Probiotics May Help Women Lose Weight - The New Indian Express

Probiotics May Help Women Lose Weight

Published: 29th January 2014 01:29 PM

Last Updated: 29th January 2014 01:29 PM

Taking probiotics - live microorganisms such as bacteria or yeast that are believed to improve health - may help women, and not men, shed those extra kilos.

Certain probiotics could help women lose weight and keep it off, said researchers at Université Laval in Quebec, Canada.

To test their hypothesis, researchers recruited 125 overweight men and women.

The participants underwent a 12-week weight-loss diet, followed by a 12-week period aimed at maintaining body weight. 

Throughout the entire study, half the participants swallowed two pills daily containing probiotics from the Lactobacillus rhamnosus family, while the other half received a placebo.

After the 12-week diet period, researchers observed an average weight loss of 4.4 kg in women in the probiotic group and 2.6 kg in the placebo group.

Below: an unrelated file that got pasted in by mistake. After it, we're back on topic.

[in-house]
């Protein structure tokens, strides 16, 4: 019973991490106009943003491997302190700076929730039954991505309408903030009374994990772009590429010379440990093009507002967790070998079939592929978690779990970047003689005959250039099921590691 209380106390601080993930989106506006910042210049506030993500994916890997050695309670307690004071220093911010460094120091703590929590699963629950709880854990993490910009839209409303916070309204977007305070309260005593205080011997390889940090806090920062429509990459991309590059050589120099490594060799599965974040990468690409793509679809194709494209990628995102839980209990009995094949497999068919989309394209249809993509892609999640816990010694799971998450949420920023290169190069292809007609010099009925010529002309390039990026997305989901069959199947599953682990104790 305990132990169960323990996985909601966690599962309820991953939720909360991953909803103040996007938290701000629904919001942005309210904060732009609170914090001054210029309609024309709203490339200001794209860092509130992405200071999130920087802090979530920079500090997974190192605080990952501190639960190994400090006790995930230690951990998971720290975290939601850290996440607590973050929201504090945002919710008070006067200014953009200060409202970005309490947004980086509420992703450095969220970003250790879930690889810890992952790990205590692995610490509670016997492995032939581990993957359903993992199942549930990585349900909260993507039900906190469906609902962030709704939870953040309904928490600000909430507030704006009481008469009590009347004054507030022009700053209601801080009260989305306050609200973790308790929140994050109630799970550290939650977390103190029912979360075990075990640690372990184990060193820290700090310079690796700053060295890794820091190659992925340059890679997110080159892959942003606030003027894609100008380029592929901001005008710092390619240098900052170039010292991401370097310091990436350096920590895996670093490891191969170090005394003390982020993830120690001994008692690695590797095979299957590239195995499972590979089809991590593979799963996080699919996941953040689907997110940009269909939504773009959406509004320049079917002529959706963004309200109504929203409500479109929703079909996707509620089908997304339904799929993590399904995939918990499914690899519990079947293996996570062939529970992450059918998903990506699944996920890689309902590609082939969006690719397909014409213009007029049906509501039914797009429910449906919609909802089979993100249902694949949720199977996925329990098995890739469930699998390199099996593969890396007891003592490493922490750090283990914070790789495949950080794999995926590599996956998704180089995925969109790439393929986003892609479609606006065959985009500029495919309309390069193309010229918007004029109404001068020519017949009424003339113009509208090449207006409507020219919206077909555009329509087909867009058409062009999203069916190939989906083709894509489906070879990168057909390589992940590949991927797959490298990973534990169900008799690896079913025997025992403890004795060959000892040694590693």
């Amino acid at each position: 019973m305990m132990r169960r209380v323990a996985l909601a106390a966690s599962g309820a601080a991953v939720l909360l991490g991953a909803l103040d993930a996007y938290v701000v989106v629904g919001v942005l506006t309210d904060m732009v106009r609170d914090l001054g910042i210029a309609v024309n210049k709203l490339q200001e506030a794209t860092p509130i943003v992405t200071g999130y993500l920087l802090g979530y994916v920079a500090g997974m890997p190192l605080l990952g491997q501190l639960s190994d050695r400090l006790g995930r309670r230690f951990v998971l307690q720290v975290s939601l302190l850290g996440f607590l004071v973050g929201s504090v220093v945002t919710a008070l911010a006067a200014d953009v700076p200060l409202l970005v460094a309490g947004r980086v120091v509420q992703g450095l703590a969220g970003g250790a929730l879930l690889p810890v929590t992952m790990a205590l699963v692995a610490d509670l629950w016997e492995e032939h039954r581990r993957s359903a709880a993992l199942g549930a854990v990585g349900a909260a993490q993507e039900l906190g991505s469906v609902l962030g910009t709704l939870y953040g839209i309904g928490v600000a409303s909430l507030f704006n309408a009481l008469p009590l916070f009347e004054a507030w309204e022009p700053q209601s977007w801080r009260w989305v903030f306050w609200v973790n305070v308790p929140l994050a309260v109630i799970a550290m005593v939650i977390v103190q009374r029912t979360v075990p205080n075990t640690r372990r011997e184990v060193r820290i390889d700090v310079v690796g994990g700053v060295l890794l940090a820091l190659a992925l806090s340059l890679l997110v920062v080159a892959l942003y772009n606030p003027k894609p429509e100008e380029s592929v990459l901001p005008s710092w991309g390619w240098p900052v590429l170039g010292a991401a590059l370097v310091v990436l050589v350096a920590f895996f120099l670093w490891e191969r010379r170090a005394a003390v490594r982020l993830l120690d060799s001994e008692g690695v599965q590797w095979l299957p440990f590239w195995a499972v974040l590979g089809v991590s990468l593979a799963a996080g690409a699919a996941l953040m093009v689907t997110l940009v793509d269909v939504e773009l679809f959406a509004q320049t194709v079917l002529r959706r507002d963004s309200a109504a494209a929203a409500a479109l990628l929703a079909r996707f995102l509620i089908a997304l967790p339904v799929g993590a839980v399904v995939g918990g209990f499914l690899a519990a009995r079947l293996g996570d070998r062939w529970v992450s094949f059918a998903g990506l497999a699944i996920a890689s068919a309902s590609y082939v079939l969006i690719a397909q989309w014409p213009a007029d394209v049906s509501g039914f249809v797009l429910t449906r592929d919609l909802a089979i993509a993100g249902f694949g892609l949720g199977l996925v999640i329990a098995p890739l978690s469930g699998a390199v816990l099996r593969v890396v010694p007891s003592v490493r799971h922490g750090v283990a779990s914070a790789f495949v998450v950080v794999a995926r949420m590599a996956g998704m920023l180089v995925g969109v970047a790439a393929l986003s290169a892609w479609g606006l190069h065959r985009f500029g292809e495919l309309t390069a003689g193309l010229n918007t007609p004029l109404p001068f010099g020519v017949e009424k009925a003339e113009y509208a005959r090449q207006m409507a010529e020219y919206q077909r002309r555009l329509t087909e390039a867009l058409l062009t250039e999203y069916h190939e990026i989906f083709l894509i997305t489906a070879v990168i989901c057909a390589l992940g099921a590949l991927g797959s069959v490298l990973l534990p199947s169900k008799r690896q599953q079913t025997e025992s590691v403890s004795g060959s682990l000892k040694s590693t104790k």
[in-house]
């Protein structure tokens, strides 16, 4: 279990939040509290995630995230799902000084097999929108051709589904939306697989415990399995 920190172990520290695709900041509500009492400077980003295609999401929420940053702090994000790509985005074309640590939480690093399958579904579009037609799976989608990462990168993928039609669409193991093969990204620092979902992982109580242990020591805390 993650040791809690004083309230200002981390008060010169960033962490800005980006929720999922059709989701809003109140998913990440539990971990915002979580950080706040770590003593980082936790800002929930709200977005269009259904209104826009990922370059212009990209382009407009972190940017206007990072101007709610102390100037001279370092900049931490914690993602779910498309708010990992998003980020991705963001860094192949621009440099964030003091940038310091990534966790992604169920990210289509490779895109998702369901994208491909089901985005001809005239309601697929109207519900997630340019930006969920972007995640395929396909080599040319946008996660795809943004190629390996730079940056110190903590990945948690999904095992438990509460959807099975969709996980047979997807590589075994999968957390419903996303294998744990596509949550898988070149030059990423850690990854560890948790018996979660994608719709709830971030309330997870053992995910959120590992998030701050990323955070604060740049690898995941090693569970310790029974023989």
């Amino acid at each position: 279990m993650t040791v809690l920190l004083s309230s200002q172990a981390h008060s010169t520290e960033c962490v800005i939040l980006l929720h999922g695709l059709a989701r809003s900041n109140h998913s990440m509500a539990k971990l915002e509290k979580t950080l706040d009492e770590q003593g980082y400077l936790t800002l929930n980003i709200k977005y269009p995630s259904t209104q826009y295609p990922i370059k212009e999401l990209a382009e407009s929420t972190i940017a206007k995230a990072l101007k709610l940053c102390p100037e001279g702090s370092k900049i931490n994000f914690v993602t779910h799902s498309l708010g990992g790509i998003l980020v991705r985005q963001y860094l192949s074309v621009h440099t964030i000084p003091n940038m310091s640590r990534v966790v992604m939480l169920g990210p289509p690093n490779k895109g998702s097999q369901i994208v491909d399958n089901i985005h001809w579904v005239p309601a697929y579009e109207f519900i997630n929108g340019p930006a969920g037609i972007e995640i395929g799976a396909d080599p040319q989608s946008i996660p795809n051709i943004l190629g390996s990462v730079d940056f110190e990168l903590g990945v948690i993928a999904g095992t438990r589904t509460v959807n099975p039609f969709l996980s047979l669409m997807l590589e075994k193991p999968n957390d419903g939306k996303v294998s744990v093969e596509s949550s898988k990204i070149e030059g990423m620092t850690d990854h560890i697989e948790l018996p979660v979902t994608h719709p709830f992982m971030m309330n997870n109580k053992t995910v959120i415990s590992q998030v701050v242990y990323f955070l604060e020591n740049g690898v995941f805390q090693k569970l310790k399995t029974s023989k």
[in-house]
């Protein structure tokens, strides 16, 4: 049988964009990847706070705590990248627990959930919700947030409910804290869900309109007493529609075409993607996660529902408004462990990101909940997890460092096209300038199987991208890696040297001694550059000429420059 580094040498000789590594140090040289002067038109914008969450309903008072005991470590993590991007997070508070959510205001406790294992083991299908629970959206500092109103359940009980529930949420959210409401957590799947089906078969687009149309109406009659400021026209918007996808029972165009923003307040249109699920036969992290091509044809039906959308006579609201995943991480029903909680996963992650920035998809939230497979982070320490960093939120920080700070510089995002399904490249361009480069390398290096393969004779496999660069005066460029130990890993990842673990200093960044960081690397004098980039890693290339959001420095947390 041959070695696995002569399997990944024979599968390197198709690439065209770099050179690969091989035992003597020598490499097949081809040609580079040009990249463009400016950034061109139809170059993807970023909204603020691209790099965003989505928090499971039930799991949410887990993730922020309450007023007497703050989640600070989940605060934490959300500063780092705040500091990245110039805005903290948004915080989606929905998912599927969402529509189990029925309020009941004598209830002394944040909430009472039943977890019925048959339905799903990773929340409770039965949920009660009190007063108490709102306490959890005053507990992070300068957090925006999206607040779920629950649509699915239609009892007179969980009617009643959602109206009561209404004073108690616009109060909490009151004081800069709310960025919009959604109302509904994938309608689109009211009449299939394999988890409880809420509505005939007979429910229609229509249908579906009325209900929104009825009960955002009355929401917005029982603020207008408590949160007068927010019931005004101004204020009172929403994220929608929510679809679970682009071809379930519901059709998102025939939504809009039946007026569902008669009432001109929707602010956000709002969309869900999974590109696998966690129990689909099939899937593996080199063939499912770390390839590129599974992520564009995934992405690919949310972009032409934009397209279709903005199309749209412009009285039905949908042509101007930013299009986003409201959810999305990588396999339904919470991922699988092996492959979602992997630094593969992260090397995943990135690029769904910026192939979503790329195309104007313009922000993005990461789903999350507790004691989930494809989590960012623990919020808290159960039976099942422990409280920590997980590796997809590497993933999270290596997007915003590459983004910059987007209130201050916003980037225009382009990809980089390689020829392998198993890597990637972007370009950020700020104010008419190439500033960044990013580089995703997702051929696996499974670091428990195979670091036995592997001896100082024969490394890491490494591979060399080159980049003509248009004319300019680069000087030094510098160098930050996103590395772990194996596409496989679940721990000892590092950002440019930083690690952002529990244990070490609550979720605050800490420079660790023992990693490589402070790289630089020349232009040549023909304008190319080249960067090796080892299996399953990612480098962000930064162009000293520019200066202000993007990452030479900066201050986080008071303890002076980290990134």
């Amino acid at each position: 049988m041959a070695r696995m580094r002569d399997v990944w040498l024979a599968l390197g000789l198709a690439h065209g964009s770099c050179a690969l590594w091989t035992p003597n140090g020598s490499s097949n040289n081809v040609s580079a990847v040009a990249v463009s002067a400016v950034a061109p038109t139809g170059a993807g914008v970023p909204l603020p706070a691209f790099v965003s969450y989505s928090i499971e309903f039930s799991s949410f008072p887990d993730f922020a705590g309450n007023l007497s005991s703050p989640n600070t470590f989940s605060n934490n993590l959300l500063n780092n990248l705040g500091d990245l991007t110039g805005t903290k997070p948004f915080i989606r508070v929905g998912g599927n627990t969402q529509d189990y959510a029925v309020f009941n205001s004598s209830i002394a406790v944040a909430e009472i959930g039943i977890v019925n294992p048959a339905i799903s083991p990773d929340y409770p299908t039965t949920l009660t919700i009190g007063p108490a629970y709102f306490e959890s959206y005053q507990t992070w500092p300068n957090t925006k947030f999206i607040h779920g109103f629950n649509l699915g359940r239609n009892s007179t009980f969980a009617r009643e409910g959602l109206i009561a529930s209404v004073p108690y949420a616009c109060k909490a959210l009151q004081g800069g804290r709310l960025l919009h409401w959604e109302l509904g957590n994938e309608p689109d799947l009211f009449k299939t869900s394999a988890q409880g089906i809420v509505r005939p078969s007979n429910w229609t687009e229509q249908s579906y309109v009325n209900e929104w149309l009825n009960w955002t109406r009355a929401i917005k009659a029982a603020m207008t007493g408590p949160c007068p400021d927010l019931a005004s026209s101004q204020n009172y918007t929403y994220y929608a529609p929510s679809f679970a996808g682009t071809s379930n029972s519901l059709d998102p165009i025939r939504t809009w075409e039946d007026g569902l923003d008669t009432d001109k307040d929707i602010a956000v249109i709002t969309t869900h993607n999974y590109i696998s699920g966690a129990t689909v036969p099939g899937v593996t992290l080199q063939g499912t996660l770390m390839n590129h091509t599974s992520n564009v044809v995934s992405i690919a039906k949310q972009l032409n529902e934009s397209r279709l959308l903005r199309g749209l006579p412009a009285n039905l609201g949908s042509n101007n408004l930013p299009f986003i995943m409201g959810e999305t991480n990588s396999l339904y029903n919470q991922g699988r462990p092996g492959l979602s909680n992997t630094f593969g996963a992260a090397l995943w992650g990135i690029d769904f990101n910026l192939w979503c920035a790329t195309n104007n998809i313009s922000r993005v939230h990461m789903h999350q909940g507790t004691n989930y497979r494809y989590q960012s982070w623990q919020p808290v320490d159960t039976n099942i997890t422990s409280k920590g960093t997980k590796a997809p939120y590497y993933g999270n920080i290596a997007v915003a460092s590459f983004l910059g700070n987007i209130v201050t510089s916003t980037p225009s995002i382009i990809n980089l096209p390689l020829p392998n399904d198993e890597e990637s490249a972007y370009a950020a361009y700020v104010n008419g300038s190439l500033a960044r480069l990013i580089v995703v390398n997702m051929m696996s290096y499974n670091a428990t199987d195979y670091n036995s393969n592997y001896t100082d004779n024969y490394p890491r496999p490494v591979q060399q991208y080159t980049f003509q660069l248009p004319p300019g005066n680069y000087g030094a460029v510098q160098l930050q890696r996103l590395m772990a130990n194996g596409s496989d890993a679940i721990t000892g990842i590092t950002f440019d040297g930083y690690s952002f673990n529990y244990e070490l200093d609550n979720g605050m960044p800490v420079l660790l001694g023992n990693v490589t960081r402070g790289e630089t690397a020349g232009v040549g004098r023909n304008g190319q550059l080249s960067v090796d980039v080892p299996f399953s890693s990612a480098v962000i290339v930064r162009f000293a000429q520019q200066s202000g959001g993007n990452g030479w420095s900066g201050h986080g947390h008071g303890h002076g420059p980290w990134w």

However, no differences in weight loss were observed among males in the two groups.

“We don't know why the probiotics didn't have any effect on men. It may be a question of dosage, or the study period may have been too short,” said Angelo Tremblay, a professor who is also the Canada Research Chair in environment and energy balance.

Studies have demonstrated that the intestinal flora of obese individuals differs from that of thin people.

That difference may be due to the fact that a diet high in fat and low in fibre promotes certain bacteria at the expense of others.

Tremblay and his team tried to determine if the consumption of probiotics could help reset the balance of the intestinal microbiota in favour of bacteria that promote a healthy weight, said the study published in the British Journal of Nutrition.

In short, women consuming probiotics lost twice as much weight over the 24-week period of the study.

Researchers also noted a drop in the appetite-regulating hormone leptin in this group, as well as a lower overall concentration of the intestinal bacteria related to obesity.

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